The application process has changed dramatically throughout the years. Yet, some aspects seem eternal—like the fact that employers often start with lots of people at the top of their recruitment funnel and need to make sure they get the right people to the bottom.
But, the world is changing, and the pace of change is accelerating; candidates expect a simple, efficient recruitment process, and employers need workers who are digitally fluent and can adapt easily to change. Reskilling is also becoming even more important.
Plus, there’s also a strong focus on fairness, transparency and equality—with blind reviews of applications, diverse interview panels, and selection processes centred on the need to demonstrate competencies and alignment with the role.
Therefore, in order to adapt to today’s ever-changing landscape, it’s vital for employers to focus on a candidate’s potential to grow and adapt to future needs, as well as the skills and qualities they have today. To that end, throughout this article, we’ll share four steps for building a better assessment process—because not only is assessment the key to a more productive workforce, but it’s also essential to a workforce that’s more resilient and able to stand the test of time.
Step One: Shift from Experience to Potential
In a bid to prepare for the unknown, employers need to shift their focus away from candidates who have prior experience in a role and toward those who have potential. That’s because the employees who can demonstrate flexibility and resilience will be the ones who are best able to ride the wave of uncertainty.
Specifically, McKinsey & Company predicts that higher cognitive skills—such as creativity, critical thinking, decision-making and complex information processing—will be the most in-demand traits in the future. In fact, the need for these skills is predicted to grow by 19% in the United States and by 14% in Europe by 2030—up from already sizable demands. Furthermore, the same research also predicts the fastest rise ever in the need for advanced IT and programming skills, which could grow by as much as 90% by 2030.
As such, organisations that want to be at the forefront of innovation need to start thinking creatively about how they can tap into the vital perspectives of diverse minds. To lead a sector, outrun the competition, and truly innovate, employers need to stop looking for people who fit and start looking for people who add. Likewise, bias—conscious or unconscious—needs to be removed from the process. Besides, although they might seem like they come with a higher risk factor, people who do things very differently can create exceptional outcomes. So, instead of always asking, “Who can do the job?”, employers should be asking, “Who can take us further?”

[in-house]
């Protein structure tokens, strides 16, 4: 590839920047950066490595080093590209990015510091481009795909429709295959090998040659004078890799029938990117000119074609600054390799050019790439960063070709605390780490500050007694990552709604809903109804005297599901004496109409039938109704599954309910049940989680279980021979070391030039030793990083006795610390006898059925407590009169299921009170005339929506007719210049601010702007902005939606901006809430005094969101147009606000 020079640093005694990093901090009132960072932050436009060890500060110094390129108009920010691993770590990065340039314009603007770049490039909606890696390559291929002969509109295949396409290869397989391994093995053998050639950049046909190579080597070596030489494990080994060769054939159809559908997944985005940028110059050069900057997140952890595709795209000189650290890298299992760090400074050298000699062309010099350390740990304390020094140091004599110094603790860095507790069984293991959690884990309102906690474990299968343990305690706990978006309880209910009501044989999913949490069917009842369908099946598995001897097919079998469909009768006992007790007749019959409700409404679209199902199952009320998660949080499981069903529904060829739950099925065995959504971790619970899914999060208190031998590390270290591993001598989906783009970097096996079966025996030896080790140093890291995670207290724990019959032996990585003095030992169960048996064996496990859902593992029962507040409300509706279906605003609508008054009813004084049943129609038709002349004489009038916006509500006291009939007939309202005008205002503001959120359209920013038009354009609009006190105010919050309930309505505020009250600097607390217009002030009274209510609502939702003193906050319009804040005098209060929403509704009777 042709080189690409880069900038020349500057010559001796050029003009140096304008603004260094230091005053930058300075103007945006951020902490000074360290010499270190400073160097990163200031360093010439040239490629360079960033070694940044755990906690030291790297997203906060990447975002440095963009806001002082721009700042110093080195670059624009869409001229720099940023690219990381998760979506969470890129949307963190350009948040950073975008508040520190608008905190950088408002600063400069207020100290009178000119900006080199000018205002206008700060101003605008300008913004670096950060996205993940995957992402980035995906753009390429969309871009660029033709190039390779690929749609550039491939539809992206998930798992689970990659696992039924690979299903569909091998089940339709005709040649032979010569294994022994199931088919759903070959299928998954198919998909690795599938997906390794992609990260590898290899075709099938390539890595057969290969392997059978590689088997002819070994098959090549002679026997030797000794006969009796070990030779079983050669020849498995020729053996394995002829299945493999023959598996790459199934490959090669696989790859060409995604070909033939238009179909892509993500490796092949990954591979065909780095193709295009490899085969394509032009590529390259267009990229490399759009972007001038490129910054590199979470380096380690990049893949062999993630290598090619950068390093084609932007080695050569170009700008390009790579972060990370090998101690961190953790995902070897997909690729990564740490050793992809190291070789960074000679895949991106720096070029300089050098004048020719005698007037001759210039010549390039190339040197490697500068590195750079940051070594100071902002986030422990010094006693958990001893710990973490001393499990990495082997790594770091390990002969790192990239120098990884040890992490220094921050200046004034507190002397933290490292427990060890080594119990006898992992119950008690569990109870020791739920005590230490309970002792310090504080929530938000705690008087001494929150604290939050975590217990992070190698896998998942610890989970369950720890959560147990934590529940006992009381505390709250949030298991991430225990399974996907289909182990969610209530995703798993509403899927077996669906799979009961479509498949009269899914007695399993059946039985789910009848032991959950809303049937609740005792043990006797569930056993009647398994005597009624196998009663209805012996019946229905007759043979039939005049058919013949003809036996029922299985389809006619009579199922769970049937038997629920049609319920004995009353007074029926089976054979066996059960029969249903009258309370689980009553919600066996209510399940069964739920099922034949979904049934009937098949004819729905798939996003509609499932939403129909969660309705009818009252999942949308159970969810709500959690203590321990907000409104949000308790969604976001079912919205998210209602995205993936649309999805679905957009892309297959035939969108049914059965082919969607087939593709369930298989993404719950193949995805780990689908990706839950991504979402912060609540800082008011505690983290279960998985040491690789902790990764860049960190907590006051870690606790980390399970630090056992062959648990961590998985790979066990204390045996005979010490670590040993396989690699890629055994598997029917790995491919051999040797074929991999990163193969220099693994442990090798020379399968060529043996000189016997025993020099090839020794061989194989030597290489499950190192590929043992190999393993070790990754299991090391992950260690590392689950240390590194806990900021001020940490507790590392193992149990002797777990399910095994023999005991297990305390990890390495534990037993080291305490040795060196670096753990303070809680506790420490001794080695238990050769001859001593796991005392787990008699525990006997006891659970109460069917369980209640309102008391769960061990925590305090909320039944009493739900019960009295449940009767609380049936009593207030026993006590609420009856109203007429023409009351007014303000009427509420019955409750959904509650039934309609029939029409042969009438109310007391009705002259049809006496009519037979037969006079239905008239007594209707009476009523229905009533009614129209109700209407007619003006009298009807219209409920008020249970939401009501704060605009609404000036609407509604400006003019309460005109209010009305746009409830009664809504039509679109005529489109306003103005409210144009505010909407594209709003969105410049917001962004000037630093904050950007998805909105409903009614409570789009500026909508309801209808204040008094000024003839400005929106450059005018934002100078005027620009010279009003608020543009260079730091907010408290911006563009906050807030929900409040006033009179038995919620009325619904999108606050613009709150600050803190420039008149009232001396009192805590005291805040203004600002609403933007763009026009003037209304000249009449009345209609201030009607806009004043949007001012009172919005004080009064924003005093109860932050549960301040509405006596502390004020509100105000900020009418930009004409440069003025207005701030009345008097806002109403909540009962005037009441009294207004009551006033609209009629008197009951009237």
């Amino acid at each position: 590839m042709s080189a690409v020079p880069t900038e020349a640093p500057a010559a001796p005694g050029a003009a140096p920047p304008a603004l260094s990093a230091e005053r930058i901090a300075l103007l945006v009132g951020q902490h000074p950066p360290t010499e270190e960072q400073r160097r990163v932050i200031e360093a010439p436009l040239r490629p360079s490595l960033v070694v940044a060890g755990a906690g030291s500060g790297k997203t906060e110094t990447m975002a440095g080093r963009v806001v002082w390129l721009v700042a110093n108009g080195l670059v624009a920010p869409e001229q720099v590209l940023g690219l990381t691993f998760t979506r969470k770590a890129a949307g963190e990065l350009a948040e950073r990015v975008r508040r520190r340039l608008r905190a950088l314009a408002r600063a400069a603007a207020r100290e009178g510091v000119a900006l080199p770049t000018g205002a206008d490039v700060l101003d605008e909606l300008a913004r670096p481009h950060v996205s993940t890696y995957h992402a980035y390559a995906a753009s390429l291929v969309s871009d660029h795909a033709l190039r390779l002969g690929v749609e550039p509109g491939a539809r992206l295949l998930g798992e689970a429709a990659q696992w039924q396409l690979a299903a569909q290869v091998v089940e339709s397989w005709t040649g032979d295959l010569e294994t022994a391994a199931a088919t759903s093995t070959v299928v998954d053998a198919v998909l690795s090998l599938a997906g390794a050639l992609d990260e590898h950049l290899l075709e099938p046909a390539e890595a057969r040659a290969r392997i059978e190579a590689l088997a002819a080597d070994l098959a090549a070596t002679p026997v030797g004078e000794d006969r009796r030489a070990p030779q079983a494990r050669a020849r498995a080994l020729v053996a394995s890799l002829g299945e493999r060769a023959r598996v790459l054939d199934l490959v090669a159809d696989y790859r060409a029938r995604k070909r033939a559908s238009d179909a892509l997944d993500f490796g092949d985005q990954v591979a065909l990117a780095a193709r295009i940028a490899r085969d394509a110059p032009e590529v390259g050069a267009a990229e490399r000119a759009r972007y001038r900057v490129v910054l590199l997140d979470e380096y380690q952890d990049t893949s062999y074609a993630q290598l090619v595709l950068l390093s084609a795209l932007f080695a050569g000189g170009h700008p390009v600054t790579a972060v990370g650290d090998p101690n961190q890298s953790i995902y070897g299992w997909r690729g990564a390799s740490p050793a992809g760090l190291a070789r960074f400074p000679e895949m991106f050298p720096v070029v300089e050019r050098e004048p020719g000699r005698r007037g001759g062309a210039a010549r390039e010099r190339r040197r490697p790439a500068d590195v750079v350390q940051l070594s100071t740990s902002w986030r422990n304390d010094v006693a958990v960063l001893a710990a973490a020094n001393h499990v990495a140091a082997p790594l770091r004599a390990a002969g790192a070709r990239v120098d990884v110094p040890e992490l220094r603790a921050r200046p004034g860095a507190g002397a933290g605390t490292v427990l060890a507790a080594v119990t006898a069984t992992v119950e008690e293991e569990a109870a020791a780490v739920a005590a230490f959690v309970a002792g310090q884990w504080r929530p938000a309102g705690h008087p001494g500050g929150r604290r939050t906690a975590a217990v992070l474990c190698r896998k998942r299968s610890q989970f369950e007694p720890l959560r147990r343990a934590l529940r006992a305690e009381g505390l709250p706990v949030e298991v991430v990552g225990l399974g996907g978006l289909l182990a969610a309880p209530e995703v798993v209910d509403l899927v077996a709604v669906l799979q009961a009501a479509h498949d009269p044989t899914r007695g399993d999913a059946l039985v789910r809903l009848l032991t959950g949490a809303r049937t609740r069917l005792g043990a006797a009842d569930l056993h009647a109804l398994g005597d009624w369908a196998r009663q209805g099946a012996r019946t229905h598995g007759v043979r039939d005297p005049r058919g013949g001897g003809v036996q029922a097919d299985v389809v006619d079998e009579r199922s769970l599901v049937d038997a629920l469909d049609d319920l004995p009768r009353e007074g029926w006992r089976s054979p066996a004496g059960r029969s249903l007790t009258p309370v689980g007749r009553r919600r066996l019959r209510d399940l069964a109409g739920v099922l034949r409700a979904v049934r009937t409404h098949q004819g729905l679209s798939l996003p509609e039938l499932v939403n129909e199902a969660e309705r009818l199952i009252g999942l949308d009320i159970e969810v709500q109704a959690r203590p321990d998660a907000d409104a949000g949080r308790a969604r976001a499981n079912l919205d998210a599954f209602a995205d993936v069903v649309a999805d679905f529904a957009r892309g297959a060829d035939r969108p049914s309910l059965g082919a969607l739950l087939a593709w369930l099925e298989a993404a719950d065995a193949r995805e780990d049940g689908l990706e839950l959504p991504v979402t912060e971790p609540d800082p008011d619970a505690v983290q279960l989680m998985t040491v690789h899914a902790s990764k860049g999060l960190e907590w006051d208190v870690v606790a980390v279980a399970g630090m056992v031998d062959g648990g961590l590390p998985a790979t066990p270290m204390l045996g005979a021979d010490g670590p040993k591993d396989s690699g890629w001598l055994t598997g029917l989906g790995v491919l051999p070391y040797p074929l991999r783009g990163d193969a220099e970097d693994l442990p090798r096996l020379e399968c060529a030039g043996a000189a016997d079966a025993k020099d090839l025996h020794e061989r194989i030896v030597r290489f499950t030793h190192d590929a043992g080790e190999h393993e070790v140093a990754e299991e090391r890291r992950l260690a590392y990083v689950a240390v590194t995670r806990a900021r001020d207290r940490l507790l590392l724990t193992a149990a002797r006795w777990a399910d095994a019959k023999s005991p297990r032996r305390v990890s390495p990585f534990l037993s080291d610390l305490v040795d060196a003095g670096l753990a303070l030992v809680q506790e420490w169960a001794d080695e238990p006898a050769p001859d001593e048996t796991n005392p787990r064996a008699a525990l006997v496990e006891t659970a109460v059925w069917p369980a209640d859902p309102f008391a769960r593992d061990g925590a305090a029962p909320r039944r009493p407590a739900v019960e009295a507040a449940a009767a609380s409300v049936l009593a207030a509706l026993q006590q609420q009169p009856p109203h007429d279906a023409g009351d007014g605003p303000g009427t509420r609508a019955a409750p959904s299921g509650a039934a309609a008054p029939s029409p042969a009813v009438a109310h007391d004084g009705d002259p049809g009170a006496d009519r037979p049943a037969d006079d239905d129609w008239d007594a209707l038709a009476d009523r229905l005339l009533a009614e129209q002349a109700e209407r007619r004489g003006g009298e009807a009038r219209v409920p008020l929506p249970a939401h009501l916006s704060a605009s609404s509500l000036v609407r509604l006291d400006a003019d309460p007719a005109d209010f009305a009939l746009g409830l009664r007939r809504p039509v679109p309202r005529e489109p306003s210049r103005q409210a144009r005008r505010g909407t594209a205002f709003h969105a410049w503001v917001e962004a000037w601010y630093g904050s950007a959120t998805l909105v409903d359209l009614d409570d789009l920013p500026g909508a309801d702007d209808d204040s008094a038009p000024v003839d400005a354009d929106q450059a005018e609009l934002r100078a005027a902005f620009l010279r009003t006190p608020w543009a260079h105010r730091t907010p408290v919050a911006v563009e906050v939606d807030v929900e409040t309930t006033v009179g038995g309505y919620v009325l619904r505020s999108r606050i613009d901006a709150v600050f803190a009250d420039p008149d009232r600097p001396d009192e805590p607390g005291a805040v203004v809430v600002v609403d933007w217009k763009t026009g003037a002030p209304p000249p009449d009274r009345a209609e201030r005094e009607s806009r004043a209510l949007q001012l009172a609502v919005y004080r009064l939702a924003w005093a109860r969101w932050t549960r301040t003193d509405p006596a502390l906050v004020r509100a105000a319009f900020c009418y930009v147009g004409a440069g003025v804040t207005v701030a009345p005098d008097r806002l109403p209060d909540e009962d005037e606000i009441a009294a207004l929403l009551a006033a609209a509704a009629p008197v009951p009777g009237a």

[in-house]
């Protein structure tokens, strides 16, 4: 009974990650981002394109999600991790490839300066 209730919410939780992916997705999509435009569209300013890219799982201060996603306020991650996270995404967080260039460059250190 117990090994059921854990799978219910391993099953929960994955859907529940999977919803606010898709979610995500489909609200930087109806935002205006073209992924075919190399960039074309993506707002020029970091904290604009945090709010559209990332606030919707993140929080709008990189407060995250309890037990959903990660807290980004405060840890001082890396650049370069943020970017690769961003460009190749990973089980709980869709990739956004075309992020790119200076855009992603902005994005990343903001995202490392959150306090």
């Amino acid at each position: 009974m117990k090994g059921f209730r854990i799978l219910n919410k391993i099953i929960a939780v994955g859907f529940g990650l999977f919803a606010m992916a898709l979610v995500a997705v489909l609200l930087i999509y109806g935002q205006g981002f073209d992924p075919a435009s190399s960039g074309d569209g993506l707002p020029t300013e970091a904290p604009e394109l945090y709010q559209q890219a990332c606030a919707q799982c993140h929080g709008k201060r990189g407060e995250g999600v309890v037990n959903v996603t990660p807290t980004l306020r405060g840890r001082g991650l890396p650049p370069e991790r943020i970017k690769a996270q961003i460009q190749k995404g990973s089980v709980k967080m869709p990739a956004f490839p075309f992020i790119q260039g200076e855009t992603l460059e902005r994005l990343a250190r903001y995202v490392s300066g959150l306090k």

Step Two: Reap the Rewards of Great vs. Good
Transforming candidate assessment and selection is an investment, but the business case has never been more important. Plus, many of the current processes and tools are subjective and don’t focus on differentiating between good and great hires. With this in mind, are organisations and hiring managers equipped with the tools they need to make the right decisions?
Additionally, better performance predictions will lead to better outcomes, and investing in the right tools can deliver multi-millions in cost benefits. In essence, an employer with a more agile and adaptable workforce is in a far better place to achieve competitive advantage—as well as the kind of employee satisfaction that attracts more high-achieving, agile candidates. In this way, quality hires have a substantial influence on business performance.
However, despite rigorous testing, chemistry sessions and multiple interviews, it can still be quite difficult for employers to understand whether an individual would actually be effective in a role—thereby making bad hires surprisingly common.
Conversely, getting great people—the people who go above and beyond the role criteria—is really good news because it has a profound effect on quality of output, which is truly beneficial to the business. What’s more, while great employees are valuable in and of themselves, they also drive wider team performance, inspire others and make it easier to recruit other great people.
Step Three: Build Better by Thinking Bigger
So, if we’re going to build a better and fairer candidate assessment process, we need to find a way to:
- Measure potential, rather than experience, because we don’t know what the future looks like.
- Identify the behaviours that are required to separate those who will actually be successful from those who present well during an interview.
- Distinguish between good candidates who meet the criteria and great candidates who will take an organisation further.
- Give candidates a clear and authentic picture of the organisation and the role so that they can self-select out of the process if the opportunity isn’t right for them.
- Include candidates who might have non-traditional experiences or career paths and assess them equally.
- Assess candidates fairly and without subjectivity or bias.
Finally, employers need to be able to identify and select candidates who are motivated and energised to be productive at work. And, the way that we do all of these things is by assessing for passion, purpose and mindset.
Assessing Passion, Purpose & Mindset
Traditional assessment processes assess for capability, behaviour and results. These terms are defined as: